After about a week since my news, my mom shared with me that her doctor diagnosed her pain as a pinched nerve in her back. Never doubting doctors before, we all accepted this and tried to move on. She was prescribed pain killers for her back in the hope that she would get some relief.
But the pain did not go away. Stronger the medications got, and still my mother was struggling sleeping, stepping into the shower, and moving around. At this time, I realized how humbling this experience was for our relationship. This woman took care of me my entire life, and now I got to return the favor. I’d lay in bed next to my older mother, softly touching her arm until she drifted off to sleep.
“Maria, Mom’s face doesn’t look right,” Dad explained to me on a September evening over the phone, “Her entire right side is puffy. What do you think is wrong?” Why did Dad ask me? Was it because I took a human anatomy course? Because I lived the closest? Regardless, I had to answer. “Sounds like it might be a stroke, I’ll be right over.”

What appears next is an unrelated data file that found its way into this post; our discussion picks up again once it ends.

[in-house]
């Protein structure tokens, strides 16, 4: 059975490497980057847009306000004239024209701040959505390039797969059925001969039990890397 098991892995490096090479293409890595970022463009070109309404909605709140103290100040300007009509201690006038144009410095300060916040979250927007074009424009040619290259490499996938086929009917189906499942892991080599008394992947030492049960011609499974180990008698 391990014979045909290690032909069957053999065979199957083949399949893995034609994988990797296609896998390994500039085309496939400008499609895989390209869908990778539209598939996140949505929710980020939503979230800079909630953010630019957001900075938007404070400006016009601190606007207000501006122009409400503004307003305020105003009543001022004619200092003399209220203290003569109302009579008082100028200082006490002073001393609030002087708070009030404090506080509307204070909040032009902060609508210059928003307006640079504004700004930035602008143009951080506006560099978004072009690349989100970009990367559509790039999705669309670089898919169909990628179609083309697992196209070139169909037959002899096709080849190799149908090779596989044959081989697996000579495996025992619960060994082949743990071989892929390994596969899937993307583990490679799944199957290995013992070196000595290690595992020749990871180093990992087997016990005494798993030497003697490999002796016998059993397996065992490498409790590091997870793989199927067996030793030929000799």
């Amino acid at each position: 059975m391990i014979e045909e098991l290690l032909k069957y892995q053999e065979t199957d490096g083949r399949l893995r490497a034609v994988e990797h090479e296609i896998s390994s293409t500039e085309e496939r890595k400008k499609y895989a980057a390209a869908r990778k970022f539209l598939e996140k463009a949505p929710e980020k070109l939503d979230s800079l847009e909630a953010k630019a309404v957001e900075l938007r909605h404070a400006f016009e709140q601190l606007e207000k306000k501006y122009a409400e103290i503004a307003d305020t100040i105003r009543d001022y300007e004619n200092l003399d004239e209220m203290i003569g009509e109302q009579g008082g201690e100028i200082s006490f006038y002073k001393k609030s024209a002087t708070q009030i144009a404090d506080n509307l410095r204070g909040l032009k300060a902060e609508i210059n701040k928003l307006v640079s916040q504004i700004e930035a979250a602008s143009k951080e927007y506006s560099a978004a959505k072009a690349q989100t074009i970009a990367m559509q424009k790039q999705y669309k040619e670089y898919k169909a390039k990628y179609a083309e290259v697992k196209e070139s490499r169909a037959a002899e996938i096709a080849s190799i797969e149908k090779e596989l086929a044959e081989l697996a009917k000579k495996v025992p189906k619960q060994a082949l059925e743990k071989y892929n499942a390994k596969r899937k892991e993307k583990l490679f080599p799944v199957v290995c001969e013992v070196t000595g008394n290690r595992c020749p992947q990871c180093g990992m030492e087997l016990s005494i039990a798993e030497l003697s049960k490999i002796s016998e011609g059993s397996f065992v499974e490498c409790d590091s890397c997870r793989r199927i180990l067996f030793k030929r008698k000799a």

I walked into my parent’s house and they were arguing, like they always did. Mom tried to convince Dad that she didn’t need to go to the doctor; that she would be better. I slowly poked my head into the kitchen where they were and made myself known. Mom sat at the kitchen table and all I saw was her face. Dad was right, her right side was very swollen…the eye, the cheek, it was remarkable. It was as though my mother’s face was melting on one side. “Ria, what do you think?” I couldn’t answer to my mother; I just looked at my dad. “Dad, why don’t you call the ER down the street and tell them what is happening with her face, and whether we should be concerned?” At this point, my father dialed the phone and went in another room to talk. I heated up some chicken noodle soup for my mom and placed it in two bowls and I sat down with her to eat. Obviously depressed, she struggled to eat and make conversation as dad was still on the phone.